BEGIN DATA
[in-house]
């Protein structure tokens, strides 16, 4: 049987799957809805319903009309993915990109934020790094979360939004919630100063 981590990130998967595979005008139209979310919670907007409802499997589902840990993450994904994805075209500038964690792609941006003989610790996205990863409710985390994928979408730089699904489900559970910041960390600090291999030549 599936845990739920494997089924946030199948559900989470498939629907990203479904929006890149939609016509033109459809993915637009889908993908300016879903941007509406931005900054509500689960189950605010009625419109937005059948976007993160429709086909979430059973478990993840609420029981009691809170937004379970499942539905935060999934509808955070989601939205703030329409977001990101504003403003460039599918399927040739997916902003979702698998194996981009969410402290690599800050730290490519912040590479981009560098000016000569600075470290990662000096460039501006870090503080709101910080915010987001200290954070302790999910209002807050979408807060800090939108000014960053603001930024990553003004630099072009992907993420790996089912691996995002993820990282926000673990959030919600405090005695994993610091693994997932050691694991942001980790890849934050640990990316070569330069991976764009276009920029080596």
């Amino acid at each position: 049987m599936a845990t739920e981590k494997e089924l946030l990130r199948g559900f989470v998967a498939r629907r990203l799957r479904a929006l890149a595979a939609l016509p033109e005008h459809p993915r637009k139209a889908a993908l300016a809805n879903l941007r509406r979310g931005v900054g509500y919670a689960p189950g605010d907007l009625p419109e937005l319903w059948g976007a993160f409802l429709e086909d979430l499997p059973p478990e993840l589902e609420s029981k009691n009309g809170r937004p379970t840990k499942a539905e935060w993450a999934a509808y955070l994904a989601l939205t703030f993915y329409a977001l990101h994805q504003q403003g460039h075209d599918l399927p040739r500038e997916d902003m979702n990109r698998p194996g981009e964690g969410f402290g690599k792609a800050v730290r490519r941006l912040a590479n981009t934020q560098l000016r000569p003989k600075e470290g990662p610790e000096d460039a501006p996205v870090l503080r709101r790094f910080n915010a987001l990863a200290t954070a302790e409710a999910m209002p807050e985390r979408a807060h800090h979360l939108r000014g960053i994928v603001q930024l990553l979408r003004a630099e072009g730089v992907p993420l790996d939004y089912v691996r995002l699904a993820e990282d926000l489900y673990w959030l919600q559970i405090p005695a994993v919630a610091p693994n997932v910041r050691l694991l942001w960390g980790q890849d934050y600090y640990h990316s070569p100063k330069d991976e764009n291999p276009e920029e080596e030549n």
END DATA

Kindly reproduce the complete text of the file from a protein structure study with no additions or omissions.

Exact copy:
[in-house]
């Protein structure tokens, strides 16, 4: 049987799957809805319903009309993915990109934020790094979360939004919630100063 981590990130998967595979005008139209979310919670907007409802499997589902840990993450994904994805075209500038964690792609941006003989610790996205990863409710985390994928979408730089699904489900559970910041960390600090291999030549 599936845990739920494997089924946030199948559900989470498939629907990203479904929006890149939609016509033109459809993915637009889908993908300016879903941007509406931005900054509500689960189950605010009625419109937005059948976007993160429709086909979430059973478990993840609420029981009691809170937004379970499942539905935060999934509808955070989601939205703030329409977001990101504003403003460039599918399927040739997916902003979702698998194996981009969410402290690599800050730290490519912040590479981009560098000016000569600075470290990662000096460039501006870090503080709101910080915010987001200290954070302790999910209002807050979408807060800090939108000014960053603001930024990553003004630099072009992907993420790996089912691996995002993820990282926000673990959030919600405090005695994993610091693994997932050691694991942001980790890849934050640990990316070569330069991976764009276009920029080596």
């Amino acid at each position: 049987m599936a845990t739920e981590k494997e089924l946030l990130r199948g559900f989470v998967a498939r629907r990203l799957r479904a929006l890149a595979a939609l016509p033109e005008h459809p993915r637009k139209a889908a993908l300016a809805n879903l941007r509406r979310g931005v900054g509500y919670a689960p189950g605010d907007l009625p419109e937005l319903w059948g976007a993160f409802l429709e086909d979430l499997p059973p478990e993840l589902e609420s029981k009691n009309g809170r937004p379970t840990k499942a539905e935060w993450a999934a509808y955070l994904a989601l939205t703030f993915y329409a977001l990101h994805q504003q403003g460039h075209d599918l399927p040739r500038e997916d902003m979702n990109r698998p194996g981009e964690g969410f402290g690599k792609a800050v730290r490519r941006l912040a590479n981009t934020q560098l000016r000569p003989k600075e470290g990662p610790e000096d460039a501006p996205v870090l503080r709101r790094f910080n915010a987001l990863a200290t954070a302790e409710a999910m209002p807050e985390r979408a807060h800090h979360l939108r000014g960053i994928v603001q930024l990553l979408r003004a630099e072009g730089v992907p993420l790996d939004y089912v691996r995002l699904a993820e990282d926000l489900y673990w959030l919600q559970i405090p005695a994993v919630a610091p693994n997932v910041r050691l694991l942001w960390g980790q890849d934050y600090y640990h990316s070569p100063k330069d991976e764009n291999p276009e920029e080596e030549n």